For a tire inflator that fits easily in a glove box or backpack, this mini inflator from Cycplus is a good choice. This tiny pump is only about 7 inches long but produces up 150 PSI of pressure to inflate car tires, motorcycle tires, or sports equipment. It also has a built-in LED flashlight and a digital pressure gauge. It charges completely in two and a half hours, and functions as a portable power bank for charging cell phones and other electronics. It also features convenient onboard storage for the air tube and other accessories.

Best for Off-Road Tires

The Best Tire Inflator Option: VIAIR 400P Portable Compressor

For the four-wheeling types, like Jeep and truck owners, the Viair 400P is a solid option for boosting tires back up at the end of a day of rock crawling. This 12-volt compressor doesn’t require an onboard 12-volt jack, so it’s perfect for stripped-out off-road rigs. The included alligator clips provide the power necessary once clamped onto the battery terminals. It also comes with a coiled air hose and a high-quality tire valve.

The Viair compressor provides up to 150 PSI of tire-inflating power and comes in a heavy-duty carrying case. For truly heavy-duty use, the 400P comes mounted to a piece of aluminum diamond-plate.

How to Use a Tire Inflator

  • Fill your tire to the recommended pressure. Before filling a tire, check the sidewall to determine the pressure that the manufacturer recommends. With cars and trucks, this is usually between 30 and 40 PSI. Filling a tire within this range leads to even tread wear, a comfortable ride, and better gas mileage.
  • Check for punctures in the tire if your inflator isn’t building pressure. If a tire inflator has difficulty making progress, it might not be the inflator’s fault. There may be a hole in the tire caused by a puncture or excessive wear. Be sure to check the condition of the tire if the inflator can’t build pressure like it’s supposed to.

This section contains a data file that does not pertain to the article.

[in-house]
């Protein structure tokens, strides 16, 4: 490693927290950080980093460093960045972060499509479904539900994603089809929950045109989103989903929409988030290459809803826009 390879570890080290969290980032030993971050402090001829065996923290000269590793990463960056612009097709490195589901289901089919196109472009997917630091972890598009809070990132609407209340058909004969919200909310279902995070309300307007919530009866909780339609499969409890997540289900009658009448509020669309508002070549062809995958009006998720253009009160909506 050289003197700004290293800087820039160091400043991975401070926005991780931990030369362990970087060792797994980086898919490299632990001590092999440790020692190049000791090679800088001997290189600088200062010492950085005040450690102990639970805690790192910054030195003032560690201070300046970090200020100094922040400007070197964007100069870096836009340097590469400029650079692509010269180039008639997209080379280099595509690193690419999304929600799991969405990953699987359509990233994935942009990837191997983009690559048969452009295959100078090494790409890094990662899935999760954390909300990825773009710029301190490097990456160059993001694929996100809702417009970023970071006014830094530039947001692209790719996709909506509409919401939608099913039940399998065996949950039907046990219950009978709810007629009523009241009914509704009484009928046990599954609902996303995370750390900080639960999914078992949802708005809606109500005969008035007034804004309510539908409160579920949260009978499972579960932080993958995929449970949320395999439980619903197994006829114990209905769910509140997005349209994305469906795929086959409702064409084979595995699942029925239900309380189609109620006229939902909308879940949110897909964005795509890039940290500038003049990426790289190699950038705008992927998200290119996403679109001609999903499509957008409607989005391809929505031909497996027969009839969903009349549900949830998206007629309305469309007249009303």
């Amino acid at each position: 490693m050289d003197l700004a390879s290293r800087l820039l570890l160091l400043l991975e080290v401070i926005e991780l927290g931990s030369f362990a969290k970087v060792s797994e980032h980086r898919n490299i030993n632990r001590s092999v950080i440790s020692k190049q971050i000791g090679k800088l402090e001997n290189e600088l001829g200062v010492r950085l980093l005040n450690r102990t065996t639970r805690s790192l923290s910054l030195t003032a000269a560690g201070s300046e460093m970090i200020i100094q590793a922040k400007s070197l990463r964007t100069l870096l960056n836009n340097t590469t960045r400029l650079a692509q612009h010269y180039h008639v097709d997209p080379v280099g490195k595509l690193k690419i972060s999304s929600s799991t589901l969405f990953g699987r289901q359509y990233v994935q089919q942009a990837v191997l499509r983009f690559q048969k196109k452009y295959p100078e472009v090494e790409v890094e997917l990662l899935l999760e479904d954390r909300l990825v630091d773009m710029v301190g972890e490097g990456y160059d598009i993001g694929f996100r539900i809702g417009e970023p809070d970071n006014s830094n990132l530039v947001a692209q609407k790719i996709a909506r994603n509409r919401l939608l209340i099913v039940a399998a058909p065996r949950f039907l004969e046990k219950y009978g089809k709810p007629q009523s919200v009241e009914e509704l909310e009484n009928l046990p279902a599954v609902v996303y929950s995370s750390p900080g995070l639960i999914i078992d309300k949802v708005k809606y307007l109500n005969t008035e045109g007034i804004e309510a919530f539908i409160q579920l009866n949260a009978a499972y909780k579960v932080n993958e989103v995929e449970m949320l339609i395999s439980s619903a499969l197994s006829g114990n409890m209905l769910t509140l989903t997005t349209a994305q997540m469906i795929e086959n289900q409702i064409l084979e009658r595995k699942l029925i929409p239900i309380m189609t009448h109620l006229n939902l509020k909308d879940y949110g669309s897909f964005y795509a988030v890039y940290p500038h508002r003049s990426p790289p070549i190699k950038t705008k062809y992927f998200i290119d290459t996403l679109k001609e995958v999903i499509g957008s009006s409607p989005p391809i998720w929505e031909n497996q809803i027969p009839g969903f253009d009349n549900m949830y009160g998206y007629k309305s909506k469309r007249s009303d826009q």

• Use an adapter to fill bike tires with Presta valves. When attempting to fill a bike tire, sometimes the inflator’s hose doesn’t latch onto the valve stem; this could be because the bike has a different style of stem. Most car and bike tires use Schrader valves, but some cycling tires use Presta valves, which may require an attachable adapter.

FAQs About Your New Tire Inflator

If you still have some questions about your new tire inflator, don’t worry. This section includes the most frequently asked questions about tire inflators and the corresponding answers. If you still have questions after reading through it, you can contact your tire inflator manufacturer’s customer service department.

Q. Why is tire pressure important?

Proper tire pressure helps maintain even tread wear on vehicle tires, allowing for the longest possible life out of a tire set. Proper pressure also improves gas mileage.

Q. How do I check tire pressure?

The easiest way to check the tire pressure is with a pressure gauge. Just remove the valve cap and press the gauge onto the tire’s valve to get a reading.

Q. How do I find the recommended PSI for my tires?

This value is usually available in the driver’s side doorjamb, on a label prescribing the correct pressures. However, for older vehicles check the tire’s sidewall for the recommended PSI. It can be hard to read, so bring a wet rag to wipe off dirt and grime.

Q. Is there a difference in pressure for winter and summer tires?

Air condenses in colder temperatures, so tire pressure drops in cooler seasons. The first chilly mornings of fall usually create a line of cars at gas station tire pumps, a good reason to keep a tire inflator at home.